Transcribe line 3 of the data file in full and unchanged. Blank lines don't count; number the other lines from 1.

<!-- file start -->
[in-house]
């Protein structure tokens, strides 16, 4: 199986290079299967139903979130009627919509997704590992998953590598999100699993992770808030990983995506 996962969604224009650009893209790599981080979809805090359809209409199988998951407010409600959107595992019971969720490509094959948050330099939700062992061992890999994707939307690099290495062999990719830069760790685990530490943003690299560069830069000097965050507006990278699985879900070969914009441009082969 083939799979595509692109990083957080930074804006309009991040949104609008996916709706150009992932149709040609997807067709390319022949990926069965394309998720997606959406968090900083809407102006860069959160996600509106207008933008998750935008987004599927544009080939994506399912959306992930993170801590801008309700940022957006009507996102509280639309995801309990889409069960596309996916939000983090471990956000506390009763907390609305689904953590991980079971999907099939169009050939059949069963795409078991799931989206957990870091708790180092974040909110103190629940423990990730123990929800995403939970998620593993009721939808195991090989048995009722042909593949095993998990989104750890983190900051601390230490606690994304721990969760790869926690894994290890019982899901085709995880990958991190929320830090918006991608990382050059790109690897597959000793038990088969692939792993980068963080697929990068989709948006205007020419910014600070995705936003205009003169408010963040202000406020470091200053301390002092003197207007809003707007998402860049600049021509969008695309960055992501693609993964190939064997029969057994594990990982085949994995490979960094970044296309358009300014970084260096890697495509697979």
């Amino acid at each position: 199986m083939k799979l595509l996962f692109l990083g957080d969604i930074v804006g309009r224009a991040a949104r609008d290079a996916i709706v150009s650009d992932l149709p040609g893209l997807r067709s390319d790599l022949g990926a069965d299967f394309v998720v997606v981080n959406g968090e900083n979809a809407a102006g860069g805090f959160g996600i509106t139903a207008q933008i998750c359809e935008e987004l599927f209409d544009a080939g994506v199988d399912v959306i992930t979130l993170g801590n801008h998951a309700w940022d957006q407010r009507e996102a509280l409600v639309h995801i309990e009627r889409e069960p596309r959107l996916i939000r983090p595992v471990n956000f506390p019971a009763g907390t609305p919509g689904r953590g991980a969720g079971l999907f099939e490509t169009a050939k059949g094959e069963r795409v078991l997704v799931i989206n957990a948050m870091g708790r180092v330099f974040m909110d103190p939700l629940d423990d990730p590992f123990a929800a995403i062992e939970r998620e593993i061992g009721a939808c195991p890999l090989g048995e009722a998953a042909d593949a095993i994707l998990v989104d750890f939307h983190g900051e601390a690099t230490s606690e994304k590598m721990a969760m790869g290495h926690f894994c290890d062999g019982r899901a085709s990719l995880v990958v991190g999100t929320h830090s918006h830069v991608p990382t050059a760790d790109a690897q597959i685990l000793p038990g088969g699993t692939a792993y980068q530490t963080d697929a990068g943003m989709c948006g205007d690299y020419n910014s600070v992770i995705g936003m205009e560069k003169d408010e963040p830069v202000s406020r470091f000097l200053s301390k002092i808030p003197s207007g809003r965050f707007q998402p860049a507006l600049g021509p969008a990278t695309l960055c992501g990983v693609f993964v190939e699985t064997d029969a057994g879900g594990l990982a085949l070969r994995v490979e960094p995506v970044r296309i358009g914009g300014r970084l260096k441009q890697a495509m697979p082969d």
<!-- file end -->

């Amino acid at each position: 199986m083939k799979l595509l996962f692109l990083g957080d969604i930074v804006g309009r224009a991040a949104r609008d290079a996916i709706v150009s650009d992932l149709p040609g893209l997807r067709s390319d790599l022949g990926a069965d299967f394309v998720v997606v981080n959406g968090e900083n979809a809407a102006g860069g805090f959160g996600i509106t139903a207008q933008i998750c359809e935008e987004l599927f209409d544009a080939g994506v199988d399912v959306i992930t979130l993170g801590n801008h998951a309700w940022d957006q407010r009507e996102a509280l409600v639309h995801i309990e009627r889409e069960p596309r959107l996916i939000r983090p595992v471990n956000f506390p019971a009763g907390t609305p919509g689904r953590g991980a969720g079971l999907f099939e490509t169009a050939k059949g094959e069963r795409v078991l997704v799931i989206n957990a948050m870091g708790r180092v330099f974040m909110d103190p939700l629940d423990d990730p590992f123990a929800a995403i062992e939970r998620e593993i061992g009721a939808c195991p890999l090989g048995e009722a998953a042909d593949a095993i994707l998990v989104d750890f939307h983190g900051e601390a690099t230490s606690e994304k590598m721990a969760m790869g290495h926690f894994c290890d062999g019982r899901a085709s990719l995880v990958v991190g999100t929320h830090s918006h830069v991608p990382t050059a760790d790109a690897q597959i685990l000793p038990g088969g699993t692939a792993y980068q530490t963080d697929a990068g943003m989709c948006g205007d690299y020419n910014s600070v992770i995705g936003m205009e560069k003169d408010e963040p830069v202000s406020r470091f000097l200053s301390k002092i808030p003197s207007g809003r965050f707007q998402p860049a507006l600049g021509p969008a990278t695309l960055c992501g990983v693609f993964v190939e699985t064997d029969a057994g879900g594990l990982a085949l070969r994995v490979e960094p995506v970044r296309i358009g914009g300014r970084l260096k441009q890697a495509m697979p082969d």